Pakedge Patents In-Ceiling WAP, Intros Flip-Down Model
Pakedge was just awarded a patent for in-ceiling wireless access points; the company will debut swing-down WAP-C3 products supporting 802.11b/g/n at CEDIA 2010.
The ceiling is often the best place for a wireless access point (WAP), but they can sure look ugly if affixed to the ceiling like a smoke detector.
Many manufacturers now make hidden WAPs that practically disappear into the ceiling, but Pakedge was just awarded the patent for the design.
On July 27, Pakedge, maker of enterprise-grade networking products, was awarded patent No. 7,763,797 for a “Ceiling-mounted wireless network access point.”
A ceiling-mountable wireless access point includes a ceiling box with a wing bracket and a wireless access point. The access point is receivable in the ceiling box, with the ceiling box mountable in a drywall installation. The wing bracket couples with ceiling box to secure the apparatus in a ceiling. A power-over-Ethernet module may be provided to eliminate the need for a dedicated power supply at the installation site.
1. A ceiling-mounted wireless access point comprising: a ceiling box including: a plurality of side walls defining an interior opening, an exterior opening, and an inner chamber; a brace disposed between the side walls and extending across the interior opening and including a threaded through hole; and a plurality of flanges disposed at the exterior opening and extending orthogonally outwardly from the side walls; a wing bracket including: a cross member with a threaded through hole; and a pair of arms resiliently extending from ends of the cross member at an outward angle; the arms having a greater length than the side walls have between the openings; the wing bracket being fittable over the ceiling box such that when the through holes are substantially aligned with each other and a screw is tightened therein, the arms extend toward the exterior opening and the wing bracket is drawn toward the ceiling box; and a wireless access point including a housing that is receivable through the exterior opening and within the inner chamber; the housing including a plurality of friction springs that are adapted to engage with the side walls of the ceiling box to secure the access point within the ceiling box. ...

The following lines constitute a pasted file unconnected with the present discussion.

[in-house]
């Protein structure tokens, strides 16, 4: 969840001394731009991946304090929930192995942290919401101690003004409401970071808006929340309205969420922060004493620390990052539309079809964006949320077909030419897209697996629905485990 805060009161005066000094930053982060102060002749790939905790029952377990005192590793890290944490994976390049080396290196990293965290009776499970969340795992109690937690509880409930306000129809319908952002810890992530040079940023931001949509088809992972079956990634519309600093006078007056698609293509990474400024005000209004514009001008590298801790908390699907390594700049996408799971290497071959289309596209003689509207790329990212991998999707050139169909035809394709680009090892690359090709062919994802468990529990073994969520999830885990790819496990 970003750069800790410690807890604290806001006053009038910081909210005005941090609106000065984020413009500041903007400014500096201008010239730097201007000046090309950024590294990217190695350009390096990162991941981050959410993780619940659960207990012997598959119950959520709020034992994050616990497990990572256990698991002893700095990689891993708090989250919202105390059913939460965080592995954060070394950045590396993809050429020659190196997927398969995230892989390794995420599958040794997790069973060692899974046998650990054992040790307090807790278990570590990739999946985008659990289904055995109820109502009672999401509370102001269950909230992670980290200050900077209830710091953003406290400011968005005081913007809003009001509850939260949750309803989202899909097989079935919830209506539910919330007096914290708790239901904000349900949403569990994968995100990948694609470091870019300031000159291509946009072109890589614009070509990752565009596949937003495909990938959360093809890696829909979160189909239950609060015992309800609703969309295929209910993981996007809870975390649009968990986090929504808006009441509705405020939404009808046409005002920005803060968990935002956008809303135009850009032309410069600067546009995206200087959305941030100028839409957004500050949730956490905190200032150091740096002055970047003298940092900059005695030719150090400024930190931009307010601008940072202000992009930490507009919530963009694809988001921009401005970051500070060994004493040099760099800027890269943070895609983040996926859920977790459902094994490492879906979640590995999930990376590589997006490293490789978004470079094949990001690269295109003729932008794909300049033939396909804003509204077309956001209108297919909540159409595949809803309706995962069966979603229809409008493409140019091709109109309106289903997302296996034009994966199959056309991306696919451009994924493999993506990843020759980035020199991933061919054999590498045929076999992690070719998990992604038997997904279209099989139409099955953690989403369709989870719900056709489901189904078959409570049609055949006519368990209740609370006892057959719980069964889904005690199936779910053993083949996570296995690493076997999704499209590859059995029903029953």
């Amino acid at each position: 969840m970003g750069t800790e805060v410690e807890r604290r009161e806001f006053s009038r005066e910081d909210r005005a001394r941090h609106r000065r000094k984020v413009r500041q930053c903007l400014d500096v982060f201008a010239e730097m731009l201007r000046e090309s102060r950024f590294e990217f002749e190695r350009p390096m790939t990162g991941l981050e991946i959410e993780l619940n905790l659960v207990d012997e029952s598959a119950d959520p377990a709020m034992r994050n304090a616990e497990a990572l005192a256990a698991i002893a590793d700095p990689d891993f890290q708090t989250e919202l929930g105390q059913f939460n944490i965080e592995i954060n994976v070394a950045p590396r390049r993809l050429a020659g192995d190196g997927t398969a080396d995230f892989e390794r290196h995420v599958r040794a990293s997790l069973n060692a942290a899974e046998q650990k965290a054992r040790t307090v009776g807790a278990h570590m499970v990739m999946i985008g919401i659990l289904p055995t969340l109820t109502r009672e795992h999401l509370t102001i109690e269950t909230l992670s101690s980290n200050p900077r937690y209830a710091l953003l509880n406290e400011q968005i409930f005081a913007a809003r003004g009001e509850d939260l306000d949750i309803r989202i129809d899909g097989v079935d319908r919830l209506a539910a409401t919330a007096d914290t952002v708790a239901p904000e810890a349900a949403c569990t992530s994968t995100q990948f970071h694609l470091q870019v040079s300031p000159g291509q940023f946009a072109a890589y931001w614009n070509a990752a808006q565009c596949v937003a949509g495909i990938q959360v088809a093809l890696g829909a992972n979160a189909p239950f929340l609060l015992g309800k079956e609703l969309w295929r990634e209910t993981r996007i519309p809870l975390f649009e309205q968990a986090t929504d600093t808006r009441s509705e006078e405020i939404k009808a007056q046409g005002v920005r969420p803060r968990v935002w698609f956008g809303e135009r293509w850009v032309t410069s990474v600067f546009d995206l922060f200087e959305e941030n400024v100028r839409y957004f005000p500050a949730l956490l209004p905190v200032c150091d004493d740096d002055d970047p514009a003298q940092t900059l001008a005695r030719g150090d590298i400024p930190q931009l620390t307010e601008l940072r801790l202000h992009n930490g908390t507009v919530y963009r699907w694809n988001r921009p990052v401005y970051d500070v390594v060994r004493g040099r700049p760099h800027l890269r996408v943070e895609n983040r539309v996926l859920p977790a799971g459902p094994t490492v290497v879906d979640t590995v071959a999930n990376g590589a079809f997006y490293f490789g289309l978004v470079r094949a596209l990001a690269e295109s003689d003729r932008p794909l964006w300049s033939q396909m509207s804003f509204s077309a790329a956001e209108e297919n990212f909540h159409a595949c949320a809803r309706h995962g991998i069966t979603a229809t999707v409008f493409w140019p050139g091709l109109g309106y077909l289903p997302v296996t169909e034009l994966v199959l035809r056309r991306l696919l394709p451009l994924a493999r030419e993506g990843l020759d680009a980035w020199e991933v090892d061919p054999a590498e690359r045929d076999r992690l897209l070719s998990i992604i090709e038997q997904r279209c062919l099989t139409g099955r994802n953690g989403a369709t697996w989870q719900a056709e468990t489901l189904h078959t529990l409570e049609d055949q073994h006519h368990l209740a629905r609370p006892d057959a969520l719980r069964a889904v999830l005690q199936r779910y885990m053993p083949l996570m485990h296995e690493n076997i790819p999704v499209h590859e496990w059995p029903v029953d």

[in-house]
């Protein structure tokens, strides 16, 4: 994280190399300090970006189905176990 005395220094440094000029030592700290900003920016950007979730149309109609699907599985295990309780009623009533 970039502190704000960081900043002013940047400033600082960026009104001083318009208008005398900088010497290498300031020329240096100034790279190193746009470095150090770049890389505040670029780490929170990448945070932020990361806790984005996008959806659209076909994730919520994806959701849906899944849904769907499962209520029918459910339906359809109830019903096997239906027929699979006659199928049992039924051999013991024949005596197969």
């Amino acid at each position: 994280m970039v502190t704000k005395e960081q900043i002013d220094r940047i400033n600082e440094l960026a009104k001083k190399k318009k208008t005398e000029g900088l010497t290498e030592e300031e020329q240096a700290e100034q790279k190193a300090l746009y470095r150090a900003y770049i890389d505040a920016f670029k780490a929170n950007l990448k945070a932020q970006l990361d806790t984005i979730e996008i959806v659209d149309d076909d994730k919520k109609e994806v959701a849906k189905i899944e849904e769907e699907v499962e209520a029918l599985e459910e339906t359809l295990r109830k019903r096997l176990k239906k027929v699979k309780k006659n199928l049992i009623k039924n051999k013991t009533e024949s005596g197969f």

Introducing the Flip-Down In-Ceiling WAP
Now Pakedge does it again, with a new in-ceiling design. At CEDIA Expo 2010, the company will introduce two flush-mounted WAPs that flip down from the ceiling.
Although it appears from the images that the WAPs flip down for greater coverage when in use, Pakedge spokesperson Nick Philips tells us the “swing down feature is for easy installation and maintenance.”
Installation is simple, Philips says. Simply cut a round hole, engage two dog ears, connect a Cat 5/6 cable and close the cover. The product products just 3/4-inch from the surface.
The WAP-C3N supports 8012.11b/g/n for “ultra high throughput” and the WAP-C3G supports 802.11b/g.
Both products are enterprise-class. A single access point can serve multiple VLANs with multiple SSIDs so only one AP is needed to span multiple subnets, says Philips.
Pricing will be available at CEDIA but Philips says it will retail for about 25 percent less than the company’s original WAP-C3 fixed in-ceiling product (about $700 to $800), shown in the patent diagrams above.
The new wireless access points will be demonstrated during CEDIA at Pakedge Booth 4345, along with the company’s full range of enterprise-grade networking gear for the home.
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Julie Jacobson is founding editor of CE Pro, the leading media brand for the home-technology channel. She has covered the smart-home industry since 1994, long before there was much of an Internet, let alone an Internet of things. Currently she studies, speaks, writes and rabble-rouses in the areas of home automation, security, networked A/V, wellness-related technology, biophilic design, and the business of home technology. Julie majored in Economics at the University of Michigan, spent a year abroad at Cambridge University, and earned an MBA from the University of Texas at Austin. She is a recipient of the annual CTA TechHome Leadership Award, and a CEDIA Fellows honoree. A washed-up Ultimate Frisbee player, Julie currently resides in San Antonio, Texas and sometimes St. Paul, Minn. Follow on Twitter: @juliejacobson Email Julie at firstname.lastname@example.org
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